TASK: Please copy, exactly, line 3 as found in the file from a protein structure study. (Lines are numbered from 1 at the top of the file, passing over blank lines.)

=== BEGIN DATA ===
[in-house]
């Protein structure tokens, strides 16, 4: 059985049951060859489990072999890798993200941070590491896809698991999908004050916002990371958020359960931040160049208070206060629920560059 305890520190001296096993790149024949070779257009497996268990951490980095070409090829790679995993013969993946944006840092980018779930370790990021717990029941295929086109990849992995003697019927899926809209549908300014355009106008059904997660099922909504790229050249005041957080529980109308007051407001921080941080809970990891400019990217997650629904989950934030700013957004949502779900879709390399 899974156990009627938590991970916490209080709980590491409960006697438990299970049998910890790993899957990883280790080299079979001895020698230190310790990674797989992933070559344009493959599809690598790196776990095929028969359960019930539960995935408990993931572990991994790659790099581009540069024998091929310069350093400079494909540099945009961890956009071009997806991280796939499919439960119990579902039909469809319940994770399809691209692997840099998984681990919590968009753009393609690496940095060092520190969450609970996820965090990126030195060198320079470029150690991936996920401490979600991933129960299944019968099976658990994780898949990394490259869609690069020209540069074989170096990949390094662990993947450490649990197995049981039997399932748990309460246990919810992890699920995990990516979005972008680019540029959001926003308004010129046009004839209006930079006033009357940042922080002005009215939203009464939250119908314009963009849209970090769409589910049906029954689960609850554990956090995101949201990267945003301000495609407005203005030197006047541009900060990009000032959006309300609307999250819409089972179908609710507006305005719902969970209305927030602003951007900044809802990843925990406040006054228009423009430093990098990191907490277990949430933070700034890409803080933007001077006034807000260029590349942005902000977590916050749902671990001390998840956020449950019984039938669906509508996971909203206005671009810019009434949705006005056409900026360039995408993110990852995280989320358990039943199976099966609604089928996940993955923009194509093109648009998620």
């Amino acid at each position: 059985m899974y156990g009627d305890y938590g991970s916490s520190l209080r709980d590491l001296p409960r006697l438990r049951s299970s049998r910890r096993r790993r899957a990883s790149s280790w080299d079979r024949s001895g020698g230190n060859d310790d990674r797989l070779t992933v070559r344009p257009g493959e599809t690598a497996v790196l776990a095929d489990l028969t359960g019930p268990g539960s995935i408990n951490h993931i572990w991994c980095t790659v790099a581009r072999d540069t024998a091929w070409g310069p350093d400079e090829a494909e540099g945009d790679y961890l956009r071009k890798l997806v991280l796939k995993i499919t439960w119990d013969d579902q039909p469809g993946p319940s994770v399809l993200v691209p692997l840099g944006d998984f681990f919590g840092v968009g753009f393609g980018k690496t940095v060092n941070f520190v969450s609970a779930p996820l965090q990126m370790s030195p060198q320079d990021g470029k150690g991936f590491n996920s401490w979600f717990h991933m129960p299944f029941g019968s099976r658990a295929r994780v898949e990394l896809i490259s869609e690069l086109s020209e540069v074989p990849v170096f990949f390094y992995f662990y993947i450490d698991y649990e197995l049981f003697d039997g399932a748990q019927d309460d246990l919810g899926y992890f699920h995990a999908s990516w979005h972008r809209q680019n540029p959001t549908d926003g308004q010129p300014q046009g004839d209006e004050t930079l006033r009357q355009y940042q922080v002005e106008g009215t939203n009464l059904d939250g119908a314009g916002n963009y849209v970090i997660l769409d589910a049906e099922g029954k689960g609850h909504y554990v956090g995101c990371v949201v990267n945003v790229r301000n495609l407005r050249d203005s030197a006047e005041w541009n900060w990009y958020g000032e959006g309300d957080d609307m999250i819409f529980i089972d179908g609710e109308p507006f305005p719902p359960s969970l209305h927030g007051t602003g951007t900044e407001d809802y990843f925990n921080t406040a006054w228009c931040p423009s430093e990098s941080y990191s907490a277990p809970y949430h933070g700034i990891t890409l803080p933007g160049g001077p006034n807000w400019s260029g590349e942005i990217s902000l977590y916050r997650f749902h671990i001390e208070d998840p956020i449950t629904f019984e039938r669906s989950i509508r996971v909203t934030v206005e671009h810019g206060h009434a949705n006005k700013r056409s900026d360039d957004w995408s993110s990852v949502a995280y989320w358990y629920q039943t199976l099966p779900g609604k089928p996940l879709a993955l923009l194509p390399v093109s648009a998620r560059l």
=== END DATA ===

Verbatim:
């Amino acid at each position: 059985m899974y156990g009627d305890y938590g991970s916490s520190l209080r709980d590491l001296p409960r006697l438990r049951s299970s049998r910890r096993r790993r899957a990883s790149s280790w080299d079979r024949s001895g020698g230190n060859d310790d990674r797989l070779t992933v070559r344009p257009g493959e599809t690598a497996v790196l776990a095929d489990l028969t359960g019930p268990g539960s995935i408990n951490h993931i572990w991994c980095t790659v790099a581009r072999d540069t024998a091929w070409g310069p350093d400079e090829a494909e540099g945009d790679y961890l956009r071009k890798l997806v991280l796939k995993i499919t439960w119990d013969d579902q039909p469809g993946p319940s994770v399809l993200v691209p692997l840099g944006d998984f681990f919590g840092v968009g753009f393609g980018k690496t940095v060092n941070f520190v969450s609970a779930p996820l965090q990126m370790s030195p060198q320079d990021g470029k150690g991936f590491n996920s401490w979600f717990h991933m129960p299944f029941g019968s099976r658990a295929r994780v898949e990394l896809i490259s869609e690069l086109s020209e540069v074989p990849v170096f990949f390094y992995f662990y993947i450490d698991y649990e197995l049981f003697d039997g399932a748990q019927d309460d246990l919810g899926y992890f699920h995990a999908s990516w979005h972008r809209q680019n540029p959001t549908d926003g308004q010129p300014q046009g004839d209006e004050t930079l006033r009357q355009y940042q922080v002005e106008g009215t939203n009464l059904d939250g119908a314009g916002n963009y849209v970090i997660l769409d589910a049906e099922g029954k689960g609850h909504y554990v956090g995101c990371v949201v990267n945003v790229r301000n495609l407005r050249d203005s030197a006047e005041w541009n900060w990009y958020g000032e959006g309300d957080d609307m999250i819409f529980i089972d179908g609710e109308p507006f305005p719902p359960s969970l209305h927030g007051t602003g951007t900044e407001d809802y990843f925990n921080t406040a006054w228009c931040p423009s430093e990098s941080y990191s907490a277990p809970y949430h933070g700034i990891t890409l803080p933007g160049g001077p006034n807000w400019s260029g590349e942005i990217s902000l977590y916050r997650f749902h671990i001390e208070d998840p956020i449950t629904f019984e039938r669906s989950i509508r996971v909203t934030v206005e671009h810019g206060h009434a949705n006005k700013r056409s900026d360039d957004w995408s993110s990852v949502a995280y989320w358990y629920q039943t199976l099966p779900g609604k089928p996940l879709a993955l923009l194509p390399v093109s648009a998620r560059l």